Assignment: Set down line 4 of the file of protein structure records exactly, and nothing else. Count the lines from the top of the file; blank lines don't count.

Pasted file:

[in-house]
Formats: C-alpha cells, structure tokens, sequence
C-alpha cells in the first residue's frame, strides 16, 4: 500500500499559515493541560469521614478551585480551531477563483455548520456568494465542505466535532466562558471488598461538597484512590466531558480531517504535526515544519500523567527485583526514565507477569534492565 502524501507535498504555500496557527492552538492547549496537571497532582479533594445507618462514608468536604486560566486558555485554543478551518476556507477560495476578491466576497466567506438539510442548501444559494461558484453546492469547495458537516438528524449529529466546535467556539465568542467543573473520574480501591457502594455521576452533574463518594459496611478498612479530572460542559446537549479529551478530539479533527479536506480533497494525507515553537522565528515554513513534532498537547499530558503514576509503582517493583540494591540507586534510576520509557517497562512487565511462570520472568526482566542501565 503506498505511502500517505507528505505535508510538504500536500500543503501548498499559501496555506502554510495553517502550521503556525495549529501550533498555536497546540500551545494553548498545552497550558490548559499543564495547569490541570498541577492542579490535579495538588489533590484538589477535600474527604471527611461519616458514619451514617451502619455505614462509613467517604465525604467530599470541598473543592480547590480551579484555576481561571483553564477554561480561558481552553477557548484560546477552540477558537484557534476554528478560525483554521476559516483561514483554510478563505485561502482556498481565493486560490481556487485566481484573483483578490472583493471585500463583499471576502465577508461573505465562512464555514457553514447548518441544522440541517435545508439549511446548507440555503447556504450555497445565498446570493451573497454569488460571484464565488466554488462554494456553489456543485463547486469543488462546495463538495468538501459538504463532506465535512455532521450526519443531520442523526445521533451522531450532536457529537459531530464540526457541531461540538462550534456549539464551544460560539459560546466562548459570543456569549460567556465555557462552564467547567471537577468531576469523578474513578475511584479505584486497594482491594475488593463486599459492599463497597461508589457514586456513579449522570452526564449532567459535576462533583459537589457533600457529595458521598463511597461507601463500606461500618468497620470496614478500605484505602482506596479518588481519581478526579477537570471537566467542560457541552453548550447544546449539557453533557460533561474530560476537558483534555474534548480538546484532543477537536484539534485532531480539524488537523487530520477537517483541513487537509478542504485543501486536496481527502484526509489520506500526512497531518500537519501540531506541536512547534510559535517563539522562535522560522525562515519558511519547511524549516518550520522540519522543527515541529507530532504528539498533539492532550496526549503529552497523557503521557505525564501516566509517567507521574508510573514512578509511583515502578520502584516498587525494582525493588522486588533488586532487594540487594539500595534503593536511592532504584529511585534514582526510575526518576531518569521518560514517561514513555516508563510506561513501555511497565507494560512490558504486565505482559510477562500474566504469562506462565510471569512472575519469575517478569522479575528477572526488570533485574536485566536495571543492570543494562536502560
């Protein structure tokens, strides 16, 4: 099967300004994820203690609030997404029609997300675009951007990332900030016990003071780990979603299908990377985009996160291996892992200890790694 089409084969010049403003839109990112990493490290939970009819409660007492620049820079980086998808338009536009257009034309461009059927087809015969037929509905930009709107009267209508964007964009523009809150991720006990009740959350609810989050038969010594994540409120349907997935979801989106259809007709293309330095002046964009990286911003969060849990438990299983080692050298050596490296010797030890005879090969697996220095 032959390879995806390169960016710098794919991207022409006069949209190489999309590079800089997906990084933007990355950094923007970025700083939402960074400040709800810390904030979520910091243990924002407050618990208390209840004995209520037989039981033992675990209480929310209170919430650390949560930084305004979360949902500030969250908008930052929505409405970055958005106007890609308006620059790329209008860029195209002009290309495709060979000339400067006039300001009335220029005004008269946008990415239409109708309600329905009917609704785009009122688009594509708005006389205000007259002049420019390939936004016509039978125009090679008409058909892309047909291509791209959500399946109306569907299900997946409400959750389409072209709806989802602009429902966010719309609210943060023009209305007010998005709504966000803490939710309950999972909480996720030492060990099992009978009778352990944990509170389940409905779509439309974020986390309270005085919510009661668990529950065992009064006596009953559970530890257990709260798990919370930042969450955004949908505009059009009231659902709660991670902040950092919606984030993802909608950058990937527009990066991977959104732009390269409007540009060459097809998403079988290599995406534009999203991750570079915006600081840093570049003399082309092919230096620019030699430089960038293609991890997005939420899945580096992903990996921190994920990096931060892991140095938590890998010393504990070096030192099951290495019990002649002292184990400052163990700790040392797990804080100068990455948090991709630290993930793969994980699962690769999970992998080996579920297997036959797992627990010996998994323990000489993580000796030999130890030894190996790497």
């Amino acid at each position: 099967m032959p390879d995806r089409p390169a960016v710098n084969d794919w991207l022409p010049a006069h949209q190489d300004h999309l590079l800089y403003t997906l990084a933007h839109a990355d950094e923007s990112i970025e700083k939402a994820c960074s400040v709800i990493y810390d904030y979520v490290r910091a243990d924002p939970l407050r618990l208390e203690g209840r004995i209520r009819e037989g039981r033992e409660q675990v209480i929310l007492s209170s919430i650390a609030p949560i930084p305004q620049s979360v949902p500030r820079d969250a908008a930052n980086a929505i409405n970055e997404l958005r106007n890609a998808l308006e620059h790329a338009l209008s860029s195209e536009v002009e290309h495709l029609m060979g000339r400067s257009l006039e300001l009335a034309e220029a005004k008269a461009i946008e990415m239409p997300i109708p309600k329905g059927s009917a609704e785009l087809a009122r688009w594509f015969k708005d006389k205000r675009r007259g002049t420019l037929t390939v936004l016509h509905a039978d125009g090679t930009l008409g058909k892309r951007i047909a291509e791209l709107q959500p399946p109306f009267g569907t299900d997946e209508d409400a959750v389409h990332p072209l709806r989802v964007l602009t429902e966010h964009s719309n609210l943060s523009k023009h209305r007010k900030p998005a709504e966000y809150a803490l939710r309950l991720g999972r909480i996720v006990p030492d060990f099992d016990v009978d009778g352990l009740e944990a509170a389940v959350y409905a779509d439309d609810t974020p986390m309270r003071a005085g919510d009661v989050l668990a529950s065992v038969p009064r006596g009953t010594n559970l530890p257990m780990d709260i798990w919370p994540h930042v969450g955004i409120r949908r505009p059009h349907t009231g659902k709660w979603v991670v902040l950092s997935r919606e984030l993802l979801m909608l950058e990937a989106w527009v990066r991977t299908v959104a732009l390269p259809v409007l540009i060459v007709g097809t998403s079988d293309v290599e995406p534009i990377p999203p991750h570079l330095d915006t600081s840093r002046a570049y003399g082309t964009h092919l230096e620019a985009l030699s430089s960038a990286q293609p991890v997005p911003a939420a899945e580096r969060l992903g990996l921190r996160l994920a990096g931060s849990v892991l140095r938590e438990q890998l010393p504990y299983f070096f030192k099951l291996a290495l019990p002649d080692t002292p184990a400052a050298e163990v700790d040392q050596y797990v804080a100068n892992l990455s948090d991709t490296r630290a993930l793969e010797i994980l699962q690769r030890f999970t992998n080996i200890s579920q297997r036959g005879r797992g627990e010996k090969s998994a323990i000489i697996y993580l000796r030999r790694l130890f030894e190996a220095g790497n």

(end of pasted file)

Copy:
């Protein structure tokens, strides 16, 4: 099967300004994820203690609030997404029609997300675009951007990332900030016990003071780990979603299908990377985009996160291996892992200890790694 089409084969010049403003839109990112990493490290939970009819409660007492620049820079980086998808338009536009257009034309461009059927087809015969037929509905930009709107009267209508964007964009523009809150991720006990009740959350609810989050038969010594994540409120349907997935979801989106259809007709293309330095002046964009990286911003969060849990438990299983080692050298050596490296010797030890005879090969697996220095 032959390879995806390169960016710098794919991207022409006069949209190489999309590079800089997906990084933007990355950094923007970025700083939402960074400040709800810390904030979520910091243990924002407050618990208390209840004995209520037989039981033992675990209480929310209170919430650390949560930084305004979360949902500030969250908008930052929505409405970055958005106007890609308006620059790329209008860029195209002009290309495709060979000339400067006039300001009335220029005004008269946008990415239409109708309600329905009917609704785009009122688009594509708005006389205000007259002049420019390939936004016509039978125009090679008409058909892309047909291509791209959500399946109306569907299900997946409400959750389409072209709806989802602009429902966010719309609210943060023009209305007010998005709504966000803490939710309950999972909480996720030492060990099992009978009778352990944990509170389940409905779509439309974020986390309270005085919510009661668990529950065992009064006596009953559970530890257990709260798990919370930042969450955004949908505009059009009231659902709660991670902040950092919606984030993802909608950058990937527009990066991977959104732009390269409007540009060459097809998403079988290599995406534009999203991750570079915006600081840093570049003399082309092919230096620019030699430089960038293609991890997005939420899945580096992903990996921190994920990096931060892991140095938590890998010393504990070096030192099951290495019990002649002292184990400052163990700790040392797990804080100068990455948090991709630290993930793969994980699962690769999970992998080996579920297997036959797992627990010996998994323990000489993580000796030999130890030894190996790497």